Distinguishing The Different Types Of Headaches

We have often talked about headaches in the past and how it is linked to issues arising from the neck (Neck-Related Headaches and Causing Most of the World’s Pain, Anonymously). The type of headaches that we talk is called “Cervicogenic Headaches”. But often readers ask us how do we distinguish cervicogenic ones from other types of headaches, so we described here some of the most common types.

headaches

Classifying Headaches is quite a complex task. “The International Classification of Headache Disorders” by the International Headache Society runs to 150 pages. So what is “Cervicogenic Headaches”. It is a type of tension headache. But not all tension headaches are cervicogenic headaches. Furthermore, the type of cervicogenic headaches that physiotherapist deals with are more specifically are those related to myofascial tender spots,

Classification

So figure out, the most common types are tension, sinus and migraines. How they feel like is described below:

TypeWhat it feels likeWho gets itHow often and for how long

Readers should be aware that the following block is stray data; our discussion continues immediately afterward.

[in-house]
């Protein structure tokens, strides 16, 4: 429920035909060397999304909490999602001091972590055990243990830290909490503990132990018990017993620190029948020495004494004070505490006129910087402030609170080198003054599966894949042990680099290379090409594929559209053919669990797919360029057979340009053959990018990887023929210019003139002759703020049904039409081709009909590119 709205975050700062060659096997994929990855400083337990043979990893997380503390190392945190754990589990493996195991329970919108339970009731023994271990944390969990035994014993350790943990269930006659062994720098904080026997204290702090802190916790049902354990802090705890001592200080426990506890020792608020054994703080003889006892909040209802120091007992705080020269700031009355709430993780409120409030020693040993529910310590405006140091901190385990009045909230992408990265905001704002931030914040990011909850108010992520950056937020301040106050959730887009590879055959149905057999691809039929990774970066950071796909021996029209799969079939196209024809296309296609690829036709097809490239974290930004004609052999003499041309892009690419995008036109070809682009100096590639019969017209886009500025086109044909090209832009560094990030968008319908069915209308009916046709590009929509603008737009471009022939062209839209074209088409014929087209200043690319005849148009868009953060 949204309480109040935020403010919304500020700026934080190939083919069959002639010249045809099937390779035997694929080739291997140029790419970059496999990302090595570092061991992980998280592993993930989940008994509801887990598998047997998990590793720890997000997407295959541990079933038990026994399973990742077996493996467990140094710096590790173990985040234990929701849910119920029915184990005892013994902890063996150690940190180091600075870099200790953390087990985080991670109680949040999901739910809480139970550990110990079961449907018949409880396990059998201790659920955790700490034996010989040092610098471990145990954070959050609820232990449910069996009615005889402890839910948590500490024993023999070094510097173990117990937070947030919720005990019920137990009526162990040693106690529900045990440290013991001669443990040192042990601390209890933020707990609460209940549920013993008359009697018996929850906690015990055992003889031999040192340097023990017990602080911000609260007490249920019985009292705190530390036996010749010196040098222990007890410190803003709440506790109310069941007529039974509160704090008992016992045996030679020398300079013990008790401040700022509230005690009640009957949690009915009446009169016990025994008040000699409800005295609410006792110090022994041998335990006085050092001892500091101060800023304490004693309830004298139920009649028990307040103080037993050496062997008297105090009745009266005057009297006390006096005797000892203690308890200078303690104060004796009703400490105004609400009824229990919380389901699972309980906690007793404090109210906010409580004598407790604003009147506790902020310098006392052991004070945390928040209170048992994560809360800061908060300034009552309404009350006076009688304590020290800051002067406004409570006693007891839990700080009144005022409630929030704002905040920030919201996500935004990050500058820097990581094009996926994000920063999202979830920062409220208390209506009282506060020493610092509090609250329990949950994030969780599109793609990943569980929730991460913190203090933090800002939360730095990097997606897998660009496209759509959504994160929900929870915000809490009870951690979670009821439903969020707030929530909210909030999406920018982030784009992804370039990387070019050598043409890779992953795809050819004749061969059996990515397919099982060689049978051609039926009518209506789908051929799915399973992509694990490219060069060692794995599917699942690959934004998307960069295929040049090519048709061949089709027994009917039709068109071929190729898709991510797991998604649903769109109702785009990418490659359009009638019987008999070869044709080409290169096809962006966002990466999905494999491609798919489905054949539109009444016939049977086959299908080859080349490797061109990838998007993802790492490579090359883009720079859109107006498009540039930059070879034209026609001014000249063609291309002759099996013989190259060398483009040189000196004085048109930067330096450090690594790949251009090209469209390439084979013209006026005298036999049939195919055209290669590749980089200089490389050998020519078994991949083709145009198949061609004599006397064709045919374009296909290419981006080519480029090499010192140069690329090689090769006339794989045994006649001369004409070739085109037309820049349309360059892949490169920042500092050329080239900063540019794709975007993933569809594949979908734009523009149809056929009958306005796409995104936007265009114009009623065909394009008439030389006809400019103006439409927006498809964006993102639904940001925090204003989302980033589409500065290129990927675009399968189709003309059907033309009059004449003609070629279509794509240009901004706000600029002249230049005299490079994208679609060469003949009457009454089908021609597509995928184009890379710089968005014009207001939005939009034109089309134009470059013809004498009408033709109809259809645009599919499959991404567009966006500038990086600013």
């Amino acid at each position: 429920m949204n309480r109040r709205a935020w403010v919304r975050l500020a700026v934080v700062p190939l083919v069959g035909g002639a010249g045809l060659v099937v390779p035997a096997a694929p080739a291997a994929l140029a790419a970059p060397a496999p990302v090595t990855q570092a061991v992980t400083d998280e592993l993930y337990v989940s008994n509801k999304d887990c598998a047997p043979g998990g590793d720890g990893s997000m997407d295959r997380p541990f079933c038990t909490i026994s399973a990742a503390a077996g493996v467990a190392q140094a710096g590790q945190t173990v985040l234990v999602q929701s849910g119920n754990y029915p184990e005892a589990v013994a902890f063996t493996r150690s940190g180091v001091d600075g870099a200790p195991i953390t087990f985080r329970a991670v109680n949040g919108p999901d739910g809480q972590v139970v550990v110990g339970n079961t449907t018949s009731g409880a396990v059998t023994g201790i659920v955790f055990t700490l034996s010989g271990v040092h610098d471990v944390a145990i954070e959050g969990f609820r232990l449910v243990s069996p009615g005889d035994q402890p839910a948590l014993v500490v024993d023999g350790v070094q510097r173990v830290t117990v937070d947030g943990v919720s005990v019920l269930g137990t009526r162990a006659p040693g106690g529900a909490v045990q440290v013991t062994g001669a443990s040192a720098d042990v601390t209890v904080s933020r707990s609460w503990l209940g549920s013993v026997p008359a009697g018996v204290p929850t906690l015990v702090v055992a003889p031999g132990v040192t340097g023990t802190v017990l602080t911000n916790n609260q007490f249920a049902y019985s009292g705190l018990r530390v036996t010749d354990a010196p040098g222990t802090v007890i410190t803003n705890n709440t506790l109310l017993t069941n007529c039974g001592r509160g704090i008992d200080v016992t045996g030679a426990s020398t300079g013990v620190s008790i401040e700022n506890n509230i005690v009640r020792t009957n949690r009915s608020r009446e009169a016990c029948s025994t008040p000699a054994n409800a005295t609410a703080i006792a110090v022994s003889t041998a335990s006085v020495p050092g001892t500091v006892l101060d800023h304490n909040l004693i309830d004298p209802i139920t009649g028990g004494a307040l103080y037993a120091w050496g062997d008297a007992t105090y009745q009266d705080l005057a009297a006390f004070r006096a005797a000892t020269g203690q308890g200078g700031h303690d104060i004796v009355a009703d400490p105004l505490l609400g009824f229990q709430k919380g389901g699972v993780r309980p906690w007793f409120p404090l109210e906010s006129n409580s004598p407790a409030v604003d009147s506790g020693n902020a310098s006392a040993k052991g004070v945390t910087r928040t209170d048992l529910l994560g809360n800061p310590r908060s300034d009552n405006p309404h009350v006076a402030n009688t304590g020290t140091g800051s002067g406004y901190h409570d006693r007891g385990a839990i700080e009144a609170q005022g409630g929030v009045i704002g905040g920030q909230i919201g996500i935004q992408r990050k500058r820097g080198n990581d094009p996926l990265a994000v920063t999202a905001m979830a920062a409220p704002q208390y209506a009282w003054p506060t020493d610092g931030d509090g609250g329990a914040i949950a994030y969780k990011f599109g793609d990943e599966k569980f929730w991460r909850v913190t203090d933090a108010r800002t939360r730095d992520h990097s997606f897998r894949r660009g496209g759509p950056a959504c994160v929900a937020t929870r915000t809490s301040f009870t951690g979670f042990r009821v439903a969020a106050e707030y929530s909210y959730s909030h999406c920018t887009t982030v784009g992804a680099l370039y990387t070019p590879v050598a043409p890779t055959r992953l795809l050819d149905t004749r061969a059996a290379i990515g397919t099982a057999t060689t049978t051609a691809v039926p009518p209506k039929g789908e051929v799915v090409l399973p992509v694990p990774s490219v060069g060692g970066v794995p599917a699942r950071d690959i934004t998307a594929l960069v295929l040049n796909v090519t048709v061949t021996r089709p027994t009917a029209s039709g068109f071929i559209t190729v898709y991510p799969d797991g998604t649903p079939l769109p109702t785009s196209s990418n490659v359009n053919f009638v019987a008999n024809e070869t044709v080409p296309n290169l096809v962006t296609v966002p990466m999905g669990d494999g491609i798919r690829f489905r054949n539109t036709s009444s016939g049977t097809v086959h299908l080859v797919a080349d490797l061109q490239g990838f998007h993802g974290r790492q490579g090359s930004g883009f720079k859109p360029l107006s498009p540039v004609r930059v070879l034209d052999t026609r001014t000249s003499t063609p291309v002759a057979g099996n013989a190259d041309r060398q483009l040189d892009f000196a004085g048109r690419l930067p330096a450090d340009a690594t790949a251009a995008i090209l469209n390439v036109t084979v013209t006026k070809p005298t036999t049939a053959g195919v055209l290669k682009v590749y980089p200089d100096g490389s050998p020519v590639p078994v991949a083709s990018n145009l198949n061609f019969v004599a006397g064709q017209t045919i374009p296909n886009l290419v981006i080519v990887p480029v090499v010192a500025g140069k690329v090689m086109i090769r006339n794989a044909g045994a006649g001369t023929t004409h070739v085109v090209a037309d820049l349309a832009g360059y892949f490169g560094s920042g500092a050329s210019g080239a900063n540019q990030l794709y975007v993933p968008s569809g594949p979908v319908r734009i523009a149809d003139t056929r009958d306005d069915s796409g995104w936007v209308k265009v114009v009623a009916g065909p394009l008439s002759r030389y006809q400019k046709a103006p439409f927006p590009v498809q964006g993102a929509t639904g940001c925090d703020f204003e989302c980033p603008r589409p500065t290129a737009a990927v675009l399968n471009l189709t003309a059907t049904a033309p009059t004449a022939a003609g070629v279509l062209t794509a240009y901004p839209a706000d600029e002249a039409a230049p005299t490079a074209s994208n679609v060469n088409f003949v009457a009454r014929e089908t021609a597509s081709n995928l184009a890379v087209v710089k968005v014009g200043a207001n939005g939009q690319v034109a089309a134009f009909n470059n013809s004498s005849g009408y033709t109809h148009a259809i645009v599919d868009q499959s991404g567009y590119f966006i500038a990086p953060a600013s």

TensionMild to moderate steady pain throughout the head, but commonly felt across the forehead or in the back of the head. Generally not accompanied by other symptoms.Can affect children, but is most common in adults.Frequency varies. Generally hours in length.
SinusMild to moderate steady pain that typically occurs in the face, at the bridge of the nose, or in the cheeks. May be accompanied by nasal congestion and postnasal drip.Affects people of all ages. People with allergies seem most vulnerable.Frequency varies. Generally hours in length. Often seasonal.
MigraineModerate to severe throbbing pain, often accompanied by nausea and sensitivity to light and sound. The pain may be localized to the temple, eye, or back of the head, often on one side only. In migraine with aura, visual disturbance precedes the pain.Typically occurs from childhood to middle age. In children, migraine is slightly more common among males, but after puberty, it’s much more common in females.Attacks last a day or longer. They tend to occur less often during pregnancy and with advancing age.

Reference:

  1. The International Classification of Headache Disorders, Cephalalgia, Volume 24 Supplement 1 2004 2nd Ed.
  2. Headaches: Relieving and preventing migraine and other headaches, Harvard Medical School Special Report

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